any

late war England strangled rate to have been in the past, Germany. Yət never, save on

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1 Las Cases, vol. ii. p. 335. VOL, CCVII.-NO. MCCLV.

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one oooasion, has an enemy of those who invited them. Both England's made any serious of them seemed to regard attempt to obtain possession Ireland as merely a sore on of those coasts and harbours. the body politio of England,

That was not for want of by irritating wbioh they might invitations to do 80: with & cause her discomfort, never as single exception, all England's a joint in her armour through enemies were, as Mr de Valer& which & well-direoted blow recently told

an

American might end her life. audiente, regarded by Irish The first English invasion patriots as Ireland's friends. of Ireland took place under The Amerioans were the one the sanotion of the Pope, and exoeption to whioh Mr de the first Continental interValora thought proper not to vention against the English in refer. Daring the War of Ireland was initiated under the Independence the Irish patriots game auspices: it is hard to took violently the side of Eng. say which was more disastrous land, and on the motion of to the Irish race. It was Sir their leader, Henry Flood, James Fitzmaurice, & former raised an

army of twenty and most capable rebel, who thousand men, whom Flood had been previously but peroalled "armed negotiators,” haps not very prudently parto help to orugh the rebels— doned, that songht his Holithe first time, I think, sinoe ness's aid, and the aid secured the Revolution of 1688 that took the form of & papal Irish Roman Catholios were legate, a blessed banner, and armed to fight England's en- & few sets of arms. Later, emies. One oan hardly blame Philip II. of Spain was in

. the “President of the Irish duced to send some eight Republie" for failing to dwell hundred soldiers. This interupon this point in addressing an vention ended in the massacre Amerioan audienoe, any more of Philip's soldiers, the dethan on the fact that it was the struction of the great house relatives of the loyal Protes- of Desmond, and the devastants of the North who helped tation of the province of to win Amerioa her viotory. Munster. It is interesting to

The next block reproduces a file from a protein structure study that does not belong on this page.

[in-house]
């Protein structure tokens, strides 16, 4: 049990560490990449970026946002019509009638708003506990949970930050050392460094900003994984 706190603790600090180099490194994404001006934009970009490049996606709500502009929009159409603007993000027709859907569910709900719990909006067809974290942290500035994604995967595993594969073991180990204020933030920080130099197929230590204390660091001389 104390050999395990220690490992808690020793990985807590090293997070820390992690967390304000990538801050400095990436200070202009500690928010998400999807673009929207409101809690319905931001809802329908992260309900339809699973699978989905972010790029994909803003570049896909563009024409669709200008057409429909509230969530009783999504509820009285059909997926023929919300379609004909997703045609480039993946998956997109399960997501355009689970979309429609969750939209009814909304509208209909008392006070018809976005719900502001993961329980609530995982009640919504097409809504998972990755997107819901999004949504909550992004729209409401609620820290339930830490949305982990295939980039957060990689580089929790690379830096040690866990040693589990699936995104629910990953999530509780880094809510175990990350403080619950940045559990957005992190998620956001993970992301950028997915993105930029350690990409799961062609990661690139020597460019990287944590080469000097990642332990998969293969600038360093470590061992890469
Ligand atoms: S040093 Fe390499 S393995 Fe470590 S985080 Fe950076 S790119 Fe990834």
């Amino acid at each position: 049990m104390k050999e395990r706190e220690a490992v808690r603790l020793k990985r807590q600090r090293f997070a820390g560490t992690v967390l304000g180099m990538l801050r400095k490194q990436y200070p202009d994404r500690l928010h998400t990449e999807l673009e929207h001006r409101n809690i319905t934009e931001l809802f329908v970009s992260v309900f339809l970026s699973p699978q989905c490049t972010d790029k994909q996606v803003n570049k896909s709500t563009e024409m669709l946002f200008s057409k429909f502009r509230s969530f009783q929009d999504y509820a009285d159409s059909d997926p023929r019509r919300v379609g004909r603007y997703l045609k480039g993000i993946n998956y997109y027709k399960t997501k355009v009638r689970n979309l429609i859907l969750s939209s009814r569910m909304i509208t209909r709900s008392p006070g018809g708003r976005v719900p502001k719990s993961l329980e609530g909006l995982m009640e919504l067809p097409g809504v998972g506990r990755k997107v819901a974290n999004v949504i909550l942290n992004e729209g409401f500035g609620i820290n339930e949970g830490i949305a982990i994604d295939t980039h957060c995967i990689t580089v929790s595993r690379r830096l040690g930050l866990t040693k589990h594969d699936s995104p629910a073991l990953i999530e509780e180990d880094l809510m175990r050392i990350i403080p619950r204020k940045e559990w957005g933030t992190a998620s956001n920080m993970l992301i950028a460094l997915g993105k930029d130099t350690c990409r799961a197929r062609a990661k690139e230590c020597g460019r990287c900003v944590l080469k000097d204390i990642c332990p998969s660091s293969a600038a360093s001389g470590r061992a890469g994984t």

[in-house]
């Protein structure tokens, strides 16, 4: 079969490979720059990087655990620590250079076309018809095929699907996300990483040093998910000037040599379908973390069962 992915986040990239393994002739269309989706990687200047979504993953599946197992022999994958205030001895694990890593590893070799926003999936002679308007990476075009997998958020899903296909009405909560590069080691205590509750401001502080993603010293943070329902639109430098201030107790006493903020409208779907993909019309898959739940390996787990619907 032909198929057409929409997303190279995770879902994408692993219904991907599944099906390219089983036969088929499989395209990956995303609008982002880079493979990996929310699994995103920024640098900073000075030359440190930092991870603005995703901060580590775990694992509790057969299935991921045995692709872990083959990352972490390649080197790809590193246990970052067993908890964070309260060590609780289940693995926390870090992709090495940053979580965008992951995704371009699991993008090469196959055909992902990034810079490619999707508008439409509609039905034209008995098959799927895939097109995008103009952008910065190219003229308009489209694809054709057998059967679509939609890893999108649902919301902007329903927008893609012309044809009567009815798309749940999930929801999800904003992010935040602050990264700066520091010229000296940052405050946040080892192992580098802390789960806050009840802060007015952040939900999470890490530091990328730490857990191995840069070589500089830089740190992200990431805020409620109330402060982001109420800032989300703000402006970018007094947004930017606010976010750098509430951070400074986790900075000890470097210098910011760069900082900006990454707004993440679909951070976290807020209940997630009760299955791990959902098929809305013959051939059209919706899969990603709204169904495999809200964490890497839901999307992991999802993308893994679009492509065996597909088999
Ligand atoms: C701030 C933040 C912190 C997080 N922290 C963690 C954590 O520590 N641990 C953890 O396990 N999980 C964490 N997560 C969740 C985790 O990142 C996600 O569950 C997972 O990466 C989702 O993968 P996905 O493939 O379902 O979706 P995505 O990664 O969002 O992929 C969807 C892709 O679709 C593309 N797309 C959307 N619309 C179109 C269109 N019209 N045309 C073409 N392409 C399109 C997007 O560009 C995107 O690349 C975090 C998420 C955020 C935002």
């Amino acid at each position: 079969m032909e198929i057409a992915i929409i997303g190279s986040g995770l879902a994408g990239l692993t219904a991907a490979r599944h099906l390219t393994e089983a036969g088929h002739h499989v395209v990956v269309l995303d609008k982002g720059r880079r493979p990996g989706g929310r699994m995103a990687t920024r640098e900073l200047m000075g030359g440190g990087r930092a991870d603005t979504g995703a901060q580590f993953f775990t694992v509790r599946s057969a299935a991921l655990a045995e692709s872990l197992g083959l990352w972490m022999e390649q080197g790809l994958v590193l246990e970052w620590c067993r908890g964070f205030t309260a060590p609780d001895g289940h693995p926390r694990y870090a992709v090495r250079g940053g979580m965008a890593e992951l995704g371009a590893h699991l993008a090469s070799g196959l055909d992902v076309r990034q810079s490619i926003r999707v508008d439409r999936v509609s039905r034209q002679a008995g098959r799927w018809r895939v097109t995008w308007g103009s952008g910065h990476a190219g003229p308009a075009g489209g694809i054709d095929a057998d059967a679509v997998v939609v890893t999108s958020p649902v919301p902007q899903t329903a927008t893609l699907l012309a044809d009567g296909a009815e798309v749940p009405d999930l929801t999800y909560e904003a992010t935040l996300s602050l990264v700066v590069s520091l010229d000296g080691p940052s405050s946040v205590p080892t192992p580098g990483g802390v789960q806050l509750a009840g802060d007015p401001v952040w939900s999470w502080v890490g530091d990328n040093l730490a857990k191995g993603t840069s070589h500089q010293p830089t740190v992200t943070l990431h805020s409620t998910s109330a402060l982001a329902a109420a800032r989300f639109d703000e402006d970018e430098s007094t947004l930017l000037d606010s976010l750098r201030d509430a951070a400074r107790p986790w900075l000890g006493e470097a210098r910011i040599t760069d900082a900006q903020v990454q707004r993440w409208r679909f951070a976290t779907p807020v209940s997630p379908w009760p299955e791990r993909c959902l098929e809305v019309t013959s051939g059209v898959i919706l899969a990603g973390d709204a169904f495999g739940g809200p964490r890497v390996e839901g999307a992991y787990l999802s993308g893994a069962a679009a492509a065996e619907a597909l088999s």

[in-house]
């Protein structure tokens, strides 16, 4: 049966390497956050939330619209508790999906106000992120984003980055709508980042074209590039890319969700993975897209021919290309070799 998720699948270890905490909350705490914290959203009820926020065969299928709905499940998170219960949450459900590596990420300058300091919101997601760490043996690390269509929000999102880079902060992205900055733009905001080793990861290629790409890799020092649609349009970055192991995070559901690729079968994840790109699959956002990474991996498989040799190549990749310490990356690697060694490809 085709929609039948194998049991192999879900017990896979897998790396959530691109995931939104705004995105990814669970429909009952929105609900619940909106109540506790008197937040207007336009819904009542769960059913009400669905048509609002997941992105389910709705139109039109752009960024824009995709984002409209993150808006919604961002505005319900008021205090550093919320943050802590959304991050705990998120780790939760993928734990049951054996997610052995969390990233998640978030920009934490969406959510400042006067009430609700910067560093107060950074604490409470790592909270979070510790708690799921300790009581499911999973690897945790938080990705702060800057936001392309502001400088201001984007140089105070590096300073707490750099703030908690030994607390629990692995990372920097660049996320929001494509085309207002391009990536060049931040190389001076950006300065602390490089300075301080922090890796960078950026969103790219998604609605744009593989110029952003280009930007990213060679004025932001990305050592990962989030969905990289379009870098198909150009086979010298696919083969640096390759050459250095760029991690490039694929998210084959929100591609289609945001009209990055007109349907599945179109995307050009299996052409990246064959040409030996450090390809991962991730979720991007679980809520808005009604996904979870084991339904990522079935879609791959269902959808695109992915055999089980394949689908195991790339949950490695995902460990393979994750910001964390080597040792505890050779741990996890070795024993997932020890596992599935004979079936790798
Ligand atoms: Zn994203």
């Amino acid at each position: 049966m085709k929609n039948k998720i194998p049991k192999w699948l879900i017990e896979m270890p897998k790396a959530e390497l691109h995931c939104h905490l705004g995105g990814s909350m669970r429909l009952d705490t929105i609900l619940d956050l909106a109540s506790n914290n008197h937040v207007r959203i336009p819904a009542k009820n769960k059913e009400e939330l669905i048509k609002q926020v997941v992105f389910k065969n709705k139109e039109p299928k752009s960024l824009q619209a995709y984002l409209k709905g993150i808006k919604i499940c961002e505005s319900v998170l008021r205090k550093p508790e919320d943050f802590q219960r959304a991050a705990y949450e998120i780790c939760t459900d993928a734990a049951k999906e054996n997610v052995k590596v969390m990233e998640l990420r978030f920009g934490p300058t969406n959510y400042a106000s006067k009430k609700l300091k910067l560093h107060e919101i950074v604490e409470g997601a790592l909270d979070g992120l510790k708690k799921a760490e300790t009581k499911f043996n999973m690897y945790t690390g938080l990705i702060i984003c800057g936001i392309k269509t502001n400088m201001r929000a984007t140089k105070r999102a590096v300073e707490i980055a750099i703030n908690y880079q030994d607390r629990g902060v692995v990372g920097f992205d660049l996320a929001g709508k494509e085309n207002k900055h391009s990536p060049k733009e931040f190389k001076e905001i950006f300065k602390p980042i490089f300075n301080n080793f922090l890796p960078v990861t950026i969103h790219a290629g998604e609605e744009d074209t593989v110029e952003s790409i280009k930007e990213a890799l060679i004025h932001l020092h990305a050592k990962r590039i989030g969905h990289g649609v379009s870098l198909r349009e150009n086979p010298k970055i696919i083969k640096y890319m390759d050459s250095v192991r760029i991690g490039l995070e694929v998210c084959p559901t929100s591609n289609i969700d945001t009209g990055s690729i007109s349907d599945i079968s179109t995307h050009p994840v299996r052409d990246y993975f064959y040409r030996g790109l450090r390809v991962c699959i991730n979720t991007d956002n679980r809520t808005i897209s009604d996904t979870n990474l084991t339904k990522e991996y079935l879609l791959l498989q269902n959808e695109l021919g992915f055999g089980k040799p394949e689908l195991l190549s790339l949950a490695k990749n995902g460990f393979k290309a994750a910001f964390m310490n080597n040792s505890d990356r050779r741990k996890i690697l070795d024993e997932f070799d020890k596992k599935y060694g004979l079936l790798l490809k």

The Datoh, the Rassians, remember that both Edmund and the Germans were pre- Spenser and Sir Walter oluded by their position from Raleigh served throughout accepting these invitations to these proceedings in the Ireland's shores. But no buch English army, and that diffioulties lay in the way of the latter superintended the accepting them so far as Spain slaughter of the Spaniards. and France were concerned. Later, Philip intervened And both of them did accept again. This time it was during them more

than once, but the rebellion in Ulster. Never never, 8&ve on one occasion, had a man a better ohanoe of in any other way than that striking his enemy a deadly whioh must bring disaster on blow, and never did a man deal such a paltry stroke. The oolonists of the North were in great Earl of Tyrone had con- arms to maintain the Protestrived to form a national al- tant religion and the English liance against the Eoglish. connection. The people of the Again and again he had de. South were all in arms to mainfeated them on the field. Army tain the Catholio religion; but after army had been poured some of them were in arms also into Ireland, and it was only to maintain the English conneowhen he was yielding to su- tion, while the rest were in arms perior numbers that Philip to break it. King James, who sent him help. Fifty ships wished to be restored to the brought three thousand soldiers throne of Great Britain, natuto Kingala Bay; they landed rally sided with the first party, and fortified themselves, and and King Louis, who wished called on Tyrone to join them. to see Great Britain's power Tyrone marched from

from the broken, sided with the other North; but when he reached party. With such a division Kingale the English army was in their objeots it is not strange there before him, the Spanish that the Southerners failed ships had sailed away, and the before the Ulster colonists at Spaniards were besieged by Derry and Enniskillen, and fled sea and land. They called before William's army at the on Tyrone to relieve them. Boyne.

It was